Variety leads to variety
“There's close to 2,400 different species in Monterey County, it's just an incredible, diverse county,” said LeNeve.
That diversity comes from the county's huge variety of habitats. “We have redwood forests, we have pine forests, we have oak woodlands, we have sea shores, we have semi-alpine, we have semi-desert,” said LeNeve. “All these areas have different plants that grow in them and consequently Monterey County has the biggest flora of any county in the state, and a bigger flora than most states do.”
“Variety is why we have such a variety of beautiful wildflowers,” said Delgado. “Variety of habitat, variety of soils, variety of weather, variety of rain pattern — variety.”
LeNeve encourages everyone to take a day off from computer screens and technology and go smell the roses, or look at them at least.
“Get out there and see it,” he said. “This is a once in a decade (event.)”
“Just spend a day out there and just look at the flowers, because it's truly an amazing bloom and truly an amazing variety of flowers that Monterey County has,” he said. “I just can't express it enough.” Plus, he said, you don't have to work too hard to see them — you can observe the blooms from your car along county roads. And observing expansive fields of blooming flowers is actually better from a distance.
LeNeve has suggestions for excellent views.
Locally, “Fort Ord is a spectacular area,” he said. Fort Ord is on public land managed by the Bureau of Land Management. Hiking trails are accessible just off the Monterey-Salinas Highway. And the corridor between Salinas and Monterey is good for viewing from the road.
To the south, “One of my favorite areas is Highway 25 between Highway 198 and Pinnacles National Park.” And Fort Hunter Liggett, a military base just southeast of King City, is another good spot.
Finally, “If I had to pick one place, it's not in Monterey County, it's called the Carizzo Plains,” said LeNeve. “When there's a superbloom it's about 20 miles long and about 10 miles wide of just solid flowers.” And it's breathtaking, he said. “When it blooms up, put it up against anything in the world.”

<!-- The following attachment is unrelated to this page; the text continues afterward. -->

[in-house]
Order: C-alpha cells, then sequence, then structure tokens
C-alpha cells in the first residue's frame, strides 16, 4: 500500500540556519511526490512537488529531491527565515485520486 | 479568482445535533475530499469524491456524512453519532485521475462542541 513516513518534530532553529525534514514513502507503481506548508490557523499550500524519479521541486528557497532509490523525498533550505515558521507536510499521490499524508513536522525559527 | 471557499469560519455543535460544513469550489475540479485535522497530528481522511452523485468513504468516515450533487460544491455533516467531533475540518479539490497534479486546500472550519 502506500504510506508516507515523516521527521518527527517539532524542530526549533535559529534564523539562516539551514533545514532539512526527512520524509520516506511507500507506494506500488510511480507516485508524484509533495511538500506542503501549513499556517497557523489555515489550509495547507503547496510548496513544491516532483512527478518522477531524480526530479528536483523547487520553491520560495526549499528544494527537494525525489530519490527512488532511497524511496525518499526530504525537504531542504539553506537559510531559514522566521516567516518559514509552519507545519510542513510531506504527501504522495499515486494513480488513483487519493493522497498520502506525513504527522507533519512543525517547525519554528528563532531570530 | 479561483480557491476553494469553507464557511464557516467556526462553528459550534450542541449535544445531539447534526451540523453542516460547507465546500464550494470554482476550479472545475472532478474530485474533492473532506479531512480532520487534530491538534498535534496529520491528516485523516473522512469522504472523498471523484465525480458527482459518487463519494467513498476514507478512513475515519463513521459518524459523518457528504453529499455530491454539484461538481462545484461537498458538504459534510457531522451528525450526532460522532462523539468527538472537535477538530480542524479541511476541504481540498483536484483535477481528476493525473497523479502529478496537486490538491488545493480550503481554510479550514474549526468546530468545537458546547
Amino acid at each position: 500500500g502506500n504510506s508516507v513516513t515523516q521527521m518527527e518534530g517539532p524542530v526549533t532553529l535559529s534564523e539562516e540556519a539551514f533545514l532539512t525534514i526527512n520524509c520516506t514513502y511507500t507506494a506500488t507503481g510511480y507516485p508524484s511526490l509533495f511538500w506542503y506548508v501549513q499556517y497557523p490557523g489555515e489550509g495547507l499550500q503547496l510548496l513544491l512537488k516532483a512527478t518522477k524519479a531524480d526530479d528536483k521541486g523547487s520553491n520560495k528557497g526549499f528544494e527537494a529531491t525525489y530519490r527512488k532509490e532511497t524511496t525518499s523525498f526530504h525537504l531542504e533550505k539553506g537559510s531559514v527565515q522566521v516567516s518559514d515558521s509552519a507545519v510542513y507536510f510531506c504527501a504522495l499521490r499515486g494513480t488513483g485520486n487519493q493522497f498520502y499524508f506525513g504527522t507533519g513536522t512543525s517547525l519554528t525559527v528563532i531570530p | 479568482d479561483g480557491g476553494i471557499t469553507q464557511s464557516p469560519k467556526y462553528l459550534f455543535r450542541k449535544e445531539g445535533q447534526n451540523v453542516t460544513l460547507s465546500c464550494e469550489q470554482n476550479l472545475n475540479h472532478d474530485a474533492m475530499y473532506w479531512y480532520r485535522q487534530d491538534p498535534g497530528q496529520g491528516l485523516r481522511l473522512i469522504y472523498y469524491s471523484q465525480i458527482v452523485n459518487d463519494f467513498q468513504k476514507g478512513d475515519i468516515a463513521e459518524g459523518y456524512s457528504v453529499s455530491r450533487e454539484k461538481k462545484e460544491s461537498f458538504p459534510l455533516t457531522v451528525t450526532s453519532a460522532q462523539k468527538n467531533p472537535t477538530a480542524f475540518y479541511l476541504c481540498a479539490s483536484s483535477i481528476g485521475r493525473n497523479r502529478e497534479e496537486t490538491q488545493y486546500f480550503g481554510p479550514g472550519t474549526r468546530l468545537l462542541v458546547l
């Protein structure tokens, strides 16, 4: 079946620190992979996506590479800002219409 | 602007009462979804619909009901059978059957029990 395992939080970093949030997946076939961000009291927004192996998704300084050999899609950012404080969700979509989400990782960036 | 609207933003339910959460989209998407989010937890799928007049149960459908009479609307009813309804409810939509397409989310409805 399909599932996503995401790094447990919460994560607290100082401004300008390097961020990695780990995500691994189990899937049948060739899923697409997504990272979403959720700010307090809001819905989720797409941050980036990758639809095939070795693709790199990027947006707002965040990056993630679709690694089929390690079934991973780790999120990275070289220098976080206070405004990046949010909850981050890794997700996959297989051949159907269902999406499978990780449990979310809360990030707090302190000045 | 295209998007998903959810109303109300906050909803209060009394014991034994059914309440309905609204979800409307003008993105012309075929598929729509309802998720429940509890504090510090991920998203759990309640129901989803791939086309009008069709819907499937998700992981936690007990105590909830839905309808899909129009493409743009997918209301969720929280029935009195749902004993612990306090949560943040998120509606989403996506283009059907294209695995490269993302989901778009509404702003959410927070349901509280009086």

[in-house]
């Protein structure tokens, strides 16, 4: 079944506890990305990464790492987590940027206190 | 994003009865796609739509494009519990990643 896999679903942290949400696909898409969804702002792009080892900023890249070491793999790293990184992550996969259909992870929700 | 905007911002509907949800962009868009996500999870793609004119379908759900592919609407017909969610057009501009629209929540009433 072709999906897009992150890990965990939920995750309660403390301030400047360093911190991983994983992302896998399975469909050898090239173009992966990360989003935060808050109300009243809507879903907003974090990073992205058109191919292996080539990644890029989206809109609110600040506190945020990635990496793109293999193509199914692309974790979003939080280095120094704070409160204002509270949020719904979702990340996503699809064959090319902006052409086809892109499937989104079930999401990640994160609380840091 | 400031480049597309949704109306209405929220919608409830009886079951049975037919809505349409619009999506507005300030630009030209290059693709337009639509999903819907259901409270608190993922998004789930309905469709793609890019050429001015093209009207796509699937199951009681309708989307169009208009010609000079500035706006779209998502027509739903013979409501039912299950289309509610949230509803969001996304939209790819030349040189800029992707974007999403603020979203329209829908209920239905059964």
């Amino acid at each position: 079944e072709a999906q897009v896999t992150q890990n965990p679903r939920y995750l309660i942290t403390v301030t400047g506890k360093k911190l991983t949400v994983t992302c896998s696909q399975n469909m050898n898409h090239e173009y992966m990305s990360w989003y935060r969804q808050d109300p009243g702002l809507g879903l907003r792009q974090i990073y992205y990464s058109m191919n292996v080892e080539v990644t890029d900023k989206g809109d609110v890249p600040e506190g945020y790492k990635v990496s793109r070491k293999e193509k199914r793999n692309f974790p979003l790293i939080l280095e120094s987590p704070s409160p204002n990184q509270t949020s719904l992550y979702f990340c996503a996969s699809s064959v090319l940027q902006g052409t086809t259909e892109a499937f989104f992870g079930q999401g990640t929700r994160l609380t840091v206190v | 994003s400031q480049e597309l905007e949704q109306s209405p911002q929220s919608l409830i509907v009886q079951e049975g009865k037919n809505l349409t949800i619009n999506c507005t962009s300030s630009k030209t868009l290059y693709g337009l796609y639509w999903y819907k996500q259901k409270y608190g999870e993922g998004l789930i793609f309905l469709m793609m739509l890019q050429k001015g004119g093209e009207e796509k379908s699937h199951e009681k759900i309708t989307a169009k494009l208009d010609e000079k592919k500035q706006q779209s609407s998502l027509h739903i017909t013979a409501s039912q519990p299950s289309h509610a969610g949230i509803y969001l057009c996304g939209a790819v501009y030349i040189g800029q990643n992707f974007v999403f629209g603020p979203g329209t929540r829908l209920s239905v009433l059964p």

Delgado added that, “In a couple of months high elevations will start to turn on, like in the Ventana Wilderness and off Highway 1 going into Los Padres National Forest.”
Around May and June, Garrapata State Park is a great place with access to some hihigher-elevationlowers. “Garapata State Park is known for being a tremendous wildflower place most years,” he said, “but especially in year like this year, it's going to be great.”
Some of these areas, like Highway 198, were still closed because of flood damage as of Thursday, so make sure to check road reports before heading out on an adventure. And remember that flowers don't have specific timelines — the “parade” of flora in bloom changes every day.
Wildflower enthusiasts and newbies alike can learn more and can chat with the pros at the Monterey chapter of the California Native Plant Society's annual wildflower show. The group displays over 700 different taxa at the event.
LeNeve said it's a good place to go to find out where wildflowers are currently blooming, and it's a great opportunity to learn more about native plants. “Odds are if you've seen something out there and don't know what it is, and you come by the show, you can figure it out, what it is,” he said.
This year's show is on April 22-23 from 10 a.m. to 5 p.m. at the Carmel Woman's Club on the southwest corner of San Carlos Street and Ninth Avenue in Carmel.